Austria was the first victim of Nazi aggression in the spring of 1938. Because of his close relations with the Bank for International Settlements, which he had helped start, Schacht knew that the Austrian central bank had about 100 tons of gold. That was almost four times as much as the Germans had at the time. When the Wehrmacht marched into Vienna on Saturday morning March 12, Wilhelm Keppler, a businessman and early Hitler backer, and two armed Nazi commandoes arrived at the Austrian Central Bank and took the Austrian gold to Berlin. The Germans forced the Austrian central bank to transfer an additional 5.7 tons that it had shipped to London for safekeeping.
The Nazis also demanded that Vienna’s large and wealthy Jewish community hand over to Berlin 14.3 tons of their private gold. Schacht immediately departed for Vienna to lead the Nazi takeover of the Austrian central bank. In a festive celebration at its headquarters, he led the staff in a pledge of allegiance to Hitler, asking them to join him in “a triple Sieg Heil to our Führer.”
Without the stolen central bank gold, Adolph Hitler would have been an insignificant player in world history.
The windfall arrived at a crucial time for the Nazis. By mid-1938, Berlin was almost out of foreign currency and gold largely because of its rearmament program and would have been forced to cut back their war buildup. On October 3, 1938, Emil Puhl, who soon became vice-president of the Reichsbank, wrote in a memo, “The rapid implementation of rearmament was only possible because of the use of available gold, foreign exchange from the former Reich, and the immediate recovery of Austrian gold, foreign raw material, and valuable securities reserves.”
When the Germans later invaded other European countries, one of their first stops was always the local central bank. After quickly learning what had happened in Austria, foreign central bankers desperately tried to get the gold out of their countries. Usually the bullion was sent an ocean away to Canada and the United States, where it was stored temporarily at the New York Federal Reserve vaults in lower Manhattan but eventually went to Fort Knox. Even the Vatican secretly sent nearly eight tons of gold to New York.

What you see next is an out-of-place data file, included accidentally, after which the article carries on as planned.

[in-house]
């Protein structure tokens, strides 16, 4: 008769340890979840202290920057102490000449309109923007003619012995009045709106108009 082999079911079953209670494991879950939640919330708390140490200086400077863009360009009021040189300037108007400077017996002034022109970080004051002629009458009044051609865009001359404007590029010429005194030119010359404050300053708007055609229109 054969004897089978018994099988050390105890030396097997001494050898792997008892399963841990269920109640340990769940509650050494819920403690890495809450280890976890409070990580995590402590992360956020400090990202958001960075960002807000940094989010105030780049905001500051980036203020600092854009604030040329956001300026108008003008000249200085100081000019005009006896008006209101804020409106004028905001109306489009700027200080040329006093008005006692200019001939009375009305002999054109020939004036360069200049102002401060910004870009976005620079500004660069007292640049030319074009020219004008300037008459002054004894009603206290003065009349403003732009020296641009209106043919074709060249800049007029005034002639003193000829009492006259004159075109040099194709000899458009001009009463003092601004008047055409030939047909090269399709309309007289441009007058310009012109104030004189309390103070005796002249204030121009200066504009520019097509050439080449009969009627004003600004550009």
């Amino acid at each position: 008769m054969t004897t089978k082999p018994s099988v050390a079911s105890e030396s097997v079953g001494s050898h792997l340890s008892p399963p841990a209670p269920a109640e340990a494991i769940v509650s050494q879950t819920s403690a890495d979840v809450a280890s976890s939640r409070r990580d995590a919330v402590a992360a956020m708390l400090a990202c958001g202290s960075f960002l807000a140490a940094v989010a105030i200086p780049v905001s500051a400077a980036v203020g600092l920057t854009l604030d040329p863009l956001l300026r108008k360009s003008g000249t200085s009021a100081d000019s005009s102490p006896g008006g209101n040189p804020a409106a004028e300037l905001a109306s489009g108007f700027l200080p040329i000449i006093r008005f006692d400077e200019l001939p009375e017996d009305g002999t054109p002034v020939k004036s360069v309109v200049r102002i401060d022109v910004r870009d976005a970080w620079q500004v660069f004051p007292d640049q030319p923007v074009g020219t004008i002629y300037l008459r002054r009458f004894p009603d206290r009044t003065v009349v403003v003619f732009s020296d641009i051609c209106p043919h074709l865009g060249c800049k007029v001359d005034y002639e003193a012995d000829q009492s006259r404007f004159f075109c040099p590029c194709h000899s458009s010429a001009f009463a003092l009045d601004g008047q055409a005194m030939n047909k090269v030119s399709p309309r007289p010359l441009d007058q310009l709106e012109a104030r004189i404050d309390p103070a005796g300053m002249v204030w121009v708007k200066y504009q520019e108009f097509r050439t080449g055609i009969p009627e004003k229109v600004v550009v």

In the darkest days of the Blitz in May 1940, the Bank of England shipped 2,000 tons across the U-boat infested Atlantic. That included not only Britain’s gold but also large stashes held for other countries. Amazingly, not a single ship was sunk. The British nicknamed the secret cargo margarine. After the Nazis invaded the Soviet Union in June 1941, Stalin’s Politburo voted to send by train their three most valuable properties 900 miles to the Eastern side of the Ural Mountains to keep them out of Hitler’s hands. The three: Lenin’s embalmed body, the art works of Leningrad’s Hermitage Museum, and 2,800 tons of gold.
The Nazis eventually captured some $600 million worth of gold, which today would be worth $19 billion. That kept Hitler’s war machine going for five years. At the end of World War II in 1945, the Reichsbank still had nearly 300 tons on hand, which was more than it had at the beginning of the conflict. Without the stolen central bank gold, Adolph Hitler would have been an insignificant player in world history.
George M. Taber is the author of Chasing Gold: The Incredible Story of How the Nazis Stole Europe’s Bullion. He is a former business editor of Time magazine and founder of the weekly newspaper NJBIZ.